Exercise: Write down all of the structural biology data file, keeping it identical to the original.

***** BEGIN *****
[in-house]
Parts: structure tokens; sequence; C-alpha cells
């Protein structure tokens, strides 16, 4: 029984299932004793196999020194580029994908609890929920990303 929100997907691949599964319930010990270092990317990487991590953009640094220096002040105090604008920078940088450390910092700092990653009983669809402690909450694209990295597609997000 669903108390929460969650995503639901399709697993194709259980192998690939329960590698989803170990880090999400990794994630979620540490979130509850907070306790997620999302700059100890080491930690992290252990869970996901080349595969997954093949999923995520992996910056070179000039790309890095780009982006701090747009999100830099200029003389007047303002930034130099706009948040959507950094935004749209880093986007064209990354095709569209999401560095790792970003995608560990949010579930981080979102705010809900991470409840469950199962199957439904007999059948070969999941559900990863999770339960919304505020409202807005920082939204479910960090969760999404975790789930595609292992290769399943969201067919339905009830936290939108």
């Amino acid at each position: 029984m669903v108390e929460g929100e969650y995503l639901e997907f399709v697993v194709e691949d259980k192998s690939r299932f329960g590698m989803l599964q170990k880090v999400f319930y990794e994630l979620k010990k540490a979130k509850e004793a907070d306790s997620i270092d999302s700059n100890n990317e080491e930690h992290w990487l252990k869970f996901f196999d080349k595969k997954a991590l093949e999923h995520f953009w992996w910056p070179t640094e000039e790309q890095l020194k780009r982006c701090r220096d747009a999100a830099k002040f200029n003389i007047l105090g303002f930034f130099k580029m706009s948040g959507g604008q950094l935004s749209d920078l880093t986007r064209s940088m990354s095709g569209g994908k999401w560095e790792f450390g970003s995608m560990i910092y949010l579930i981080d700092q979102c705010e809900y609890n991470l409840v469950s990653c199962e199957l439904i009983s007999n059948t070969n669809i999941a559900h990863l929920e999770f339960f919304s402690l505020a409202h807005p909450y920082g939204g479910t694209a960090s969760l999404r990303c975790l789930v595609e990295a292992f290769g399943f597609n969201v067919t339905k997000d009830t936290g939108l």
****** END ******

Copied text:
[in-house]
Parts: structure tokens; sequence; C-alpha cells
């Protein structure tokens, strides 16, 4: 029984299932004793196999020194580029994908609890929920990303 929100997907691949599964319930010990270092990317990487991590953009640094220096002040105090604008920078940088450390910092700092990653009983669809402690909450694209990295597609997000 669903108390929460969650995503639901399709697993194709259980192998690939329960590698989803170990880090999400990794994630979620540490979130509850907070306790997620999302700059100890080491930690992290252990869970996901080349595969997954093949999923995520992996910056070179000039790309890095780009982006701090747009999100830099200029003389007047303002930034130099706009948040959507950094935004749209880093986007064209990354095709569209999401560095790792970003995608560990949010579930981080979102705010809900991470409840469950199962199957439904007999059948070969999941559900990863999770339960919304505020409202807005920082939204479910960090969760999404975790789930595609292992290769399943969201067919339905009830936290939108």
């Amino acid at each position: 029984m669903v108390e929460g929100e969650y995503l639901e997907f399709v697993v194709e691949d259980k192998s690939r299932f329960g590698m989803l599964q170990k880090v999400f319930y990794e994630l979620k010990k540490a979130k509850e004793a907070d306790s997620i270092d999302s700059n100890n990317e080491e930690h992290w990487l252990k869970f996901f196999d080349k595969k997954a991590l093949e999923h995520f953009w992996w910056p070179t640094e000039e790309q890095l020194k780009r982006c701090r220096d747009a999100a830099k002040f200029n003389i007047l105090g303002f930034f130099k580029m706009s948040g959507g604008q950094l935004s749209d920078l880093t986007r064209s940088m990354s095709g569209g994908k999401w560095e790792f450390g970003s995608m560990i910092y949010l579930i981080d700092q979102c705010e809900y609890n991470l409840v469950s990653c199962e199957l439904i009983s007999n059948t070969n669809i999941a559900h990863l929920e999770f339960f919304s402690l505020a409202h807005p909450y920082g939204g479910t694209a960090s969760l999404r990303c975790l789930v595609e990295a292992f290769g399943f597609n969201v067919t339905k997000d009830t936290g939108l």